Sean “Slug” Daley — one half of the Minneapolis duo Atmosphere — just got home from the gym and admits he’s dying for a shower. At this stage in his life, health has become a major motivating factor in everything he does.

As the 46-year-old prepares for yet another tour in support of Atmosphere’s new album, Mi Vida Local, the Rhymesayers Entertainment co-founder addresses a myriad of topics, including his own mortality.

“I want to be careful here with mortality because I’m not afraid of death — I’m afraid of sickness,” Slug explains to HipHopDX. “I’m afraid of pain. I’m afraid of being miserable. Death sounds like a fucking relief. It’s like OK, it’s over. It’s like an end finally. That’s not to suggest that I look forward to death because I don’t. I don’t look forward to having a bunch of kids that miss me.

“But like I say, I’m more worried about sickness, health issues, fucking lower back pain, bad knees and hip replacements — shit like that. That’s what I mean by health. I want to take care of my body as best as I can without having to give up donuts so that I don’t have to fucking pay somebody to put my socks on for me.”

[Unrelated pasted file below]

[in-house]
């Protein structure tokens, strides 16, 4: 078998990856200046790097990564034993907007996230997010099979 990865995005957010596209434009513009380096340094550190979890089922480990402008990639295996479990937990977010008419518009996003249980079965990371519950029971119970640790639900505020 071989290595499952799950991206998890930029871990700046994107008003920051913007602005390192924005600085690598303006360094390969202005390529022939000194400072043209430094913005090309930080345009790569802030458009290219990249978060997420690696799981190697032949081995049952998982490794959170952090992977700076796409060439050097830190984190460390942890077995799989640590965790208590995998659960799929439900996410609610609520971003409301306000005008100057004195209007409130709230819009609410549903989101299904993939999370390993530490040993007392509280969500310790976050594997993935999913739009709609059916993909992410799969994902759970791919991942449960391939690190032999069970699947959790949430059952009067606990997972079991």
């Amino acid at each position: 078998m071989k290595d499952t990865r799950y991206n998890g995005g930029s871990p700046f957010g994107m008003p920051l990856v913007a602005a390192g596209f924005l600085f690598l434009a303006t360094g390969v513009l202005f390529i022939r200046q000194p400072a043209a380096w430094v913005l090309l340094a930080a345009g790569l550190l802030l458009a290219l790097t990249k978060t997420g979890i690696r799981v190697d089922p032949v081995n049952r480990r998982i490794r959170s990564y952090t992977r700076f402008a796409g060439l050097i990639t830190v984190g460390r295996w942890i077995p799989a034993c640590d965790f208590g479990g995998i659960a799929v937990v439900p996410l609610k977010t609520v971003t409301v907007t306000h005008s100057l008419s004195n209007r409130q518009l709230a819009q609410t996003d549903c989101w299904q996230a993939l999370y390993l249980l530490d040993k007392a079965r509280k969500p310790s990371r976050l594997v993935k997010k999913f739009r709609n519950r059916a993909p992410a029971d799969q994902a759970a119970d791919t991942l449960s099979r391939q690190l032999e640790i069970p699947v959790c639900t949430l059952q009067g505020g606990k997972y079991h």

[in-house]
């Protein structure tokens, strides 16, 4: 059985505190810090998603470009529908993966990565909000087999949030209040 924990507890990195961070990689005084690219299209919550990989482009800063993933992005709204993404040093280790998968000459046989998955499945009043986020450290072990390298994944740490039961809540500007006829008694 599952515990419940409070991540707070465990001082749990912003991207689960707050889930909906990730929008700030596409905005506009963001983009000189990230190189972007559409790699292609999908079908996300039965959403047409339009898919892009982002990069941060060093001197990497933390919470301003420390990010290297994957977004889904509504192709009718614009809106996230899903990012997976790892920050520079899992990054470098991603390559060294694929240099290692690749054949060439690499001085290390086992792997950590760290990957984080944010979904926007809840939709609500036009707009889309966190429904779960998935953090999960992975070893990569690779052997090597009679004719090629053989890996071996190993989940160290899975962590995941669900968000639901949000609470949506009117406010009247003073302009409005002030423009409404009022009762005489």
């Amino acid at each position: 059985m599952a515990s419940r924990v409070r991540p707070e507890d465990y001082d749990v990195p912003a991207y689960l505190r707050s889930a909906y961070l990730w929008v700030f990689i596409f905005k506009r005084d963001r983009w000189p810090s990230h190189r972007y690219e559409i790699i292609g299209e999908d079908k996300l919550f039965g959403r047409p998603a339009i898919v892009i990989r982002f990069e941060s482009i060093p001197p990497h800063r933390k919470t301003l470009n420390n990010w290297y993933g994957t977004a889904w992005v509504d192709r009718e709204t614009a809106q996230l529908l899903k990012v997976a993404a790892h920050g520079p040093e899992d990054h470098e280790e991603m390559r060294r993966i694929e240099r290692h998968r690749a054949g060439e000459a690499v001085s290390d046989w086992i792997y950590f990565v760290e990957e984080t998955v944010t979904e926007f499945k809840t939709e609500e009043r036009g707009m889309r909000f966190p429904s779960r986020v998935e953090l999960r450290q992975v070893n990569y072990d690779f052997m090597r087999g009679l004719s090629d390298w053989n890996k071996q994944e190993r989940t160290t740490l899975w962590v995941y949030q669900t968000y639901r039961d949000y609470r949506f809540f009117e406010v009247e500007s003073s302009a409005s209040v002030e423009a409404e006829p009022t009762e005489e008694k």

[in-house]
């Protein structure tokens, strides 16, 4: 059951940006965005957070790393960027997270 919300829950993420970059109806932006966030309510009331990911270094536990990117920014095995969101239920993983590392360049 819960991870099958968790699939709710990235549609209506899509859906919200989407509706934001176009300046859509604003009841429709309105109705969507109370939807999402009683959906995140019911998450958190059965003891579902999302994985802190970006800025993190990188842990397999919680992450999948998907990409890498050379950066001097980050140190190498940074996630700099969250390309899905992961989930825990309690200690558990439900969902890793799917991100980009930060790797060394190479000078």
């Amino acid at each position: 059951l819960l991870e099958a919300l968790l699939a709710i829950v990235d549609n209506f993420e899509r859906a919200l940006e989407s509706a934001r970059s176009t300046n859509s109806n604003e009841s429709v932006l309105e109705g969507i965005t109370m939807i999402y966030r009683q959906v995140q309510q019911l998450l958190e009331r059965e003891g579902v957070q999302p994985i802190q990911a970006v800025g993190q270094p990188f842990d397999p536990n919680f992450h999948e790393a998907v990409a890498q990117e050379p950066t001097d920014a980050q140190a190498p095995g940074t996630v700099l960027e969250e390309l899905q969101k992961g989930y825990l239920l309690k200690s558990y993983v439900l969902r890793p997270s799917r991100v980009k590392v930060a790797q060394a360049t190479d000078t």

Slug has been going full steam ahead for over 20 years — which is no easy feat. Now a married father, his life on the road looks different these days. There’s no wild after parties, copious amounts of drinking or any other debauchery (for the most part). In fact, he refers to it as a “much needed break.”

“Too many fucking kids, man,” he says with a laughs. “I gotta get the fuck outta here. [When on the road] I don’t party. I play my show, get on the bus, read or watch a movie and go the fuck to sleep, and I sleep for nine hours. Then, I get up at like 11 a.m. the next day without an alarm clock or a kid that has to go to school or some shit like that. I eat breakfast. It’s way healthier on the road.” 

When asked if touring resembles the recently released “Virgo” video, which finds Slug rolling solo on a train and sitting with his thoughts, he confirms that’s a hard no.

“It’s nothing like the ‘Virgo’ video,” he says. “I’ve never lived a life that is being shown on the ‘Virgo’ video. I don’t think I would want to. That shit looks lonely. Peaceful is great for people who don’t have fucking monsters fighting in their heads. Loneliness is not good for a person like me.”

Slug consistently uses his art to expel those demons. But after 1997’s Overcast!, he stopped trying so hard to “be a rapper.” Consequently, his content has become increasingly more self-aware and, frankly, less about fluffing the ego. In fact, 2016’s Fishing Blues saw the invention of a whole new genre of Hip Hop he coined “Dad Rap,” which found him rhyming about, you know, grown-up stuff.